tv Inside Story Al Jazeera May 23, 2022 3:30am-4:00am AST
soon to be in can. the next week will return to join the ukrainian army. butterfly vision follows lilia a former prisoner of war. he struggles to resume her life as a soldier and wife might be the policy of women to love. that was for dawn east, which is the story of a victim he refuses to be identified, is one that the right is based on interviews with victims of war crimes. their stories were full of some awful. horrific details were the most impressive thing for us and actually there was, oh, it was our film is about ah, like, were to are they doing in order to survive? to overcome this trauma, the ukrainian direct to say the characters in their film reflect the strength and courage of the ukrainian people. but the bubble that is can, is so far removed from their reality. right now. they said they'd like to talk about cinema. but 1st, they need to survive to get through this war and then rebuild. charlie angel al jazeera can.
ah, don't forget, you got the headlines here on al jazeera, iran's elite military unit. the revolutionary god says one of its senior members has been assassinated in the capitol cheiron, in a separate development iran state t. the announced that members of an israeli intelligence network had been found and arrested. israel has barred the entry of the head of a european union delegation. it was going to review the situation occupied east jerusalem, the west bank and gaza. a battles continuing to rage for the strategically important town of solid on eastern ukraine. it's part of russia's attempt to consolidate its gains in the east and also along ukraine, southern coast. male beneath, he has been sworn in his australia's new prime minister, his victory and saturday's election ended almost a decade. a rule by the conservative coalition, by the former leader,
scott morrison. so those of the headlines and he continues now to 0 after in fact story, stage events, watch back. let me the what what do we need to know that on this which i don't need to be with them when you look at, i'm just going to put them to me. i just need to i'm if you open the home and yeah today and we're going to be what we said that was sent to me the other day and i'm a lot of fun at the office when i don't
ah hello, welcome to the program. i'm hashem alcala. australia has seen unprecedented bush fires and flooding in recent years. the extreme weather has brought climate change to the top of the voters agenda, and greens and climate focused independence made big gains in saturdays election of the expense of the conservative coalition. australia is a major export of fossil fuels, and the outgoing government often objected to plans to reduce greenhouse emissions . neighboring pacific island say australia is blocking action even as their territories are under threat of sinking. uneasy ties with the island nations are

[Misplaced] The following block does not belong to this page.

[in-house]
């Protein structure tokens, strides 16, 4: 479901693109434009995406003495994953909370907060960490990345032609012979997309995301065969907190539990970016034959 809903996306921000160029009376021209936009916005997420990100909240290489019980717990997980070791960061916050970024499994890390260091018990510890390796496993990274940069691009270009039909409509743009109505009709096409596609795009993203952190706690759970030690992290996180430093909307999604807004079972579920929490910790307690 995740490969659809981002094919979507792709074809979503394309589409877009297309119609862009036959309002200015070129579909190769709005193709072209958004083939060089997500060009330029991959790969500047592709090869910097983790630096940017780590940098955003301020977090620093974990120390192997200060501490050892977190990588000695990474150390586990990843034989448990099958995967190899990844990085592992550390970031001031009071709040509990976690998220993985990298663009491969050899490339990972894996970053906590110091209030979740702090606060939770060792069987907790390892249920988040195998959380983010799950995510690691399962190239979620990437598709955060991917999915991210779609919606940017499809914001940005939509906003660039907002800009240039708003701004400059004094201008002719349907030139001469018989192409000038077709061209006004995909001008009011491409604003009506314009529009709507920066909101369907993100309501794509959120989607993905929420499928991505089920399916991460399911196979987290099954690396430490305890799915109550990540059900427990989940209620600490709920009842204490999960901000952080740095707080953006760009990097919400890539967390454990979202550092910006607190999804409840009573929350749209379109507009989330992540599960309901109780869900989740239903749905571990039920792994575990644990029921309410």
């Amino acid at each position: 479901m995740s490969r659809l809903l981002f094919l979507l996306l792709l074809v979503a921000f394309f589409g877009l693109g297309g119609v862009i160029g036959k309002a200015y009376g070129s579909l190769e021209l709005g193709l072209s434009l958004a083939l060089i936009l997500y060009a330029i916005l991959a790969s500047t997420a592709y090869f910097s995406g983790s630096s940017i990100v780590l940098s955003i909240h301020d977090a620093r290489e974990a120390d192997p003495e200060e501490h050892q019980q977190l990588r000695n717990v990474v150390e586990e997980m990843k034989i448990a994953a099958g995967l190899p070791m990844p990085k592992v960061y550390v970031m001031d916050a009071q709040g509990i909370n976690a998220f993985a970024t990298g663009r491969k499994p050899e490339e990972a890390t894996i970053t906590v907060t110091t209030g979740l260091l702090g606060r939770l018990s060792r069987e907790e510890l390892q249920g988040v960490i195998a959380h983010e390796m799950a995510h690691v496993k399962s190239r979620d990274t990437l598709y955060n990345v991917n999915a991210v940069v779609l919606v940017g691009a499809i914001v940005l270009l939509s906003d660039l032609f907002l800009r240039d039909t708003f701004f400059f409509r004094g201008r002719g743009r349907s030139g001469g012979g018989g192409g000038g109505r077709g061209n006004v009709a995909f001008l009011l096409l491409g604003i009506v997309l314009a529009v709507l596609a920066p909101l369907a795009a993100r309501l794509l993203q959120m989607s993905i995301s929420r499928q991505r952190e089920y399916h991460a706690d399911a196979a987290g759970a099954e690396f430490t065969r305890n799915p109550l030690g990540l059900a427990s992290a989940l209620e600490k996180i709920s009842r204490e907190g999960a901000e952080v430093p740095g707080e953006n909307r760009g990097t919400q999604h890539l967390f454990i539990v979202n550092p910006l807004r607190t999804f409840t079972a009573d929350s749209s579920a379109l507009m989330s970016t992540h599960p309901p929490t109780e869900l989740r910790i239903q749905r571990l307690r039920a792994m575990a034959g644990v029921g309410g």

spilling into security as concerns mount in australia and the us about china as recent deal with the solomon islands will bring in august shortly. first, this report from sarah clark in sydney, day one in the nation's top job. and anthony albanese is promised unity and optimism to australian voting. he'll hit the ground running boarding slide to tokyo on monday for his 1st official meeting as a nation's leader. obviously, the quad latest meeting is an absolute priority for strata. and it is, it enables us to send a message to the world that way. there is a change of government. there will be some changes in policy, particularly with regard to climate change in our engagement with the world on those issues. the selection race was run on personality over policy. powerful swings let the conservative coalition party, without the numbers to hold on to government. as voters drove the liberals out of
key margin with sates. the are going prime minister returned to his church, conceding his party, misjudged the electorate. given us with right foundation from which we can walk, what has been a very difficult walk. i gotta tell you, have the last almost 4 years boxer at the last election. ready wayne really understood that it was for such a time as this and now we both know it was for such a time as dan, new to parliament, or at least 9 high profile female independence. the group campaigned for more action on climate change. how and legislating a federal integrity commission to investigate political corruption that appealed to voters who abandoned candidates from scott morrison's party in blue ribbon seats love to fit the independence. i think real change and
a step forward and for the environment. i feel like maybe now's the time for us to, to do something different. and if we can get actual climate change, they're not going to be quite excited. this election has seen a seismic shift in australia's political landscape. not only is there a new group of independence, demanding greater action on climate change, the grains party is also having it, as the best result ever dramatic, dines in both the lower and the upper house. the post boat is still being counted and some seats remain undecided. but the labor party has vowed to get down to business with the more united approach to federal politics. sarah clark, al jazeera sydney. ah, let's bring in, i guess they're all joining us from australia encumbered carlisle fire emeritus professor at the university of new south wales and director of fire consultancy in melbourne. anna scott, beck, seo climate work center in won't go. gregory mil of its professor of history and